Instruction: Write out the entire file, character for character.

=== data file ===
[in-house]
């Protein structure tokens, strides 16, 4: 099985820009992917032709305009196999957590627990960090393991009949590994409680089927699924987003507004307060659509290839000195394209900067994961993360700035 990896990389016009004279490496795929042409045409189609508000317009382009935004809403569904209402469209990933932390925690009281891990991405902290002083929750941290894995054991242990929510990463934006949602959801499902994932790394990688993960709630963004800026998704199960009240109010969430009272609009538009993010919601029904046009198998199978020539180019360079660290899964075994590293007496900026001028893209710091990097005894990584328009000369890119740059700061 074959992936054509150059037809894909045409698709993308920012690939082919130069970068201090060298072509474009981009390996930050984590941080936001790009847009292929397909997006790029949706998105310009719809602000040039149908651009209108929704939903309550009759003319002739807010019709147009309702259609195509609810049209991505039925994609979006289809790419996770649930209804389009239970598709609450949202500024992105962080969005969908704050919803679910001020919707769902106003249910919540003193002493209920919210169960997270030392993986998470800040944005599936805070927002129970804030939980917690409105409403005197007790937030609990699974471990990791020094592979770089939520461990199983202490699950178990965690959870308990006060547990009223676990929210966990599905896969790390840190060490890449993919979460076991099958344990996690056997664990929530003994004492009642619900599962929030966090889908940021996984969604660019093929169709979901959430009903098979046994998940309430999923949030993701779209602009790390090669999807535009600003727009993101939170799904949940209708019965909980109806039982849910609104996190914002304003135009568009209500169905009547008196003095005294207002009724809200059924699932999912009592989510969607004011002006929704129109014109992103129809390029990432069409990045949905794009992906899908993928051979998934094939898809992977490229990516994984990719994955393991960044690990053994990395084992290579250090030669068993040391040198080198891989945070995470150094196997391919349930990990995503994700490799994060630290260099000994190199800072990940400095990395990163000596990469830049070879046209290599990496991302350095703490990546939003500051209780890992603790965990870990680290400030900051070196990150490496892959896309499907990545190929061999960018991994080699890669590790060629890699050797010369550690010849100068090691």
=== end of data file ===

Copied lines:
[in-house]
């Protein structure tokens, strides 16, 4: 099985820009992917032709305009196999957590627990960090393991009949590994409680089927699924987003507004307060659509290839000195394209900067994961993360700035 990896990389016009004279490496795929042409045409189609508000317009382009935004809403569904209402469209990933932390925690009281891990991405902290002083929750941290894995054991242990929510990463934006949602959801499902994932790394990688993960709630963004800026998704199960009240109010969430009272609009538009993010919601029904046009198998199978020539180019360079660290899964075994590293007496900026001028893209710091990097005894990584328009000369890119740059700061 074959992936054509150059037809894909045409698709993308920012690939082919130069970068201090060298072509474009981009390996930050984590941080936001790009847009292929397909997006790029949706998105310009719809602000040039149908651009209108929704939903309550009759003319002739807010019709147009309702259609195509609810049209991505039925994609979006289809790419996770649930209804389009239970598709609450949202500024992105962080969005969908704050919803679910001020919707769902106003249910919540003193002493209920919210169960997270030392993986998470800040944005599936805070927002129970804030939980917690409105409403005197007790937030609990699974471990990791020094592979770089939520461990199983202490699950178990965690959870308990006060547990009223676990929210966990599905896969790390840190060490890449993919979460076991099958344990996690056997664990929530003994004492009642619900599962929030966090889908940021996984969604660019093929169709979901959430009903098979046994998940309430999923949030993701779209602009790390090669999807535009600003727009993101939170799904949940209708019965909980109806039982849910609104996190914002304003135009568009209500169905009547008196003095005294207002009724809200059924699932999912009592989510969607004011002006929704129109014109992103129809390029990432069409990045949905794009992906899908993928051979998934094939898809992977490229990516994984990719994955393991960044690990053994990395084992290579250090030669068993040391040198080198891989945070995470150094196997391919349930990990995503994700490799994060630290260099000994190199800072990940400095990395990163000596990469830049070879046209290599990496991302350095703490990546939003500051209780890992603790965990870990680290400030900051070196990150490496892959896309499907990545190929061999960018991994080699890669590790060629890699050797010369550690010849100068090691």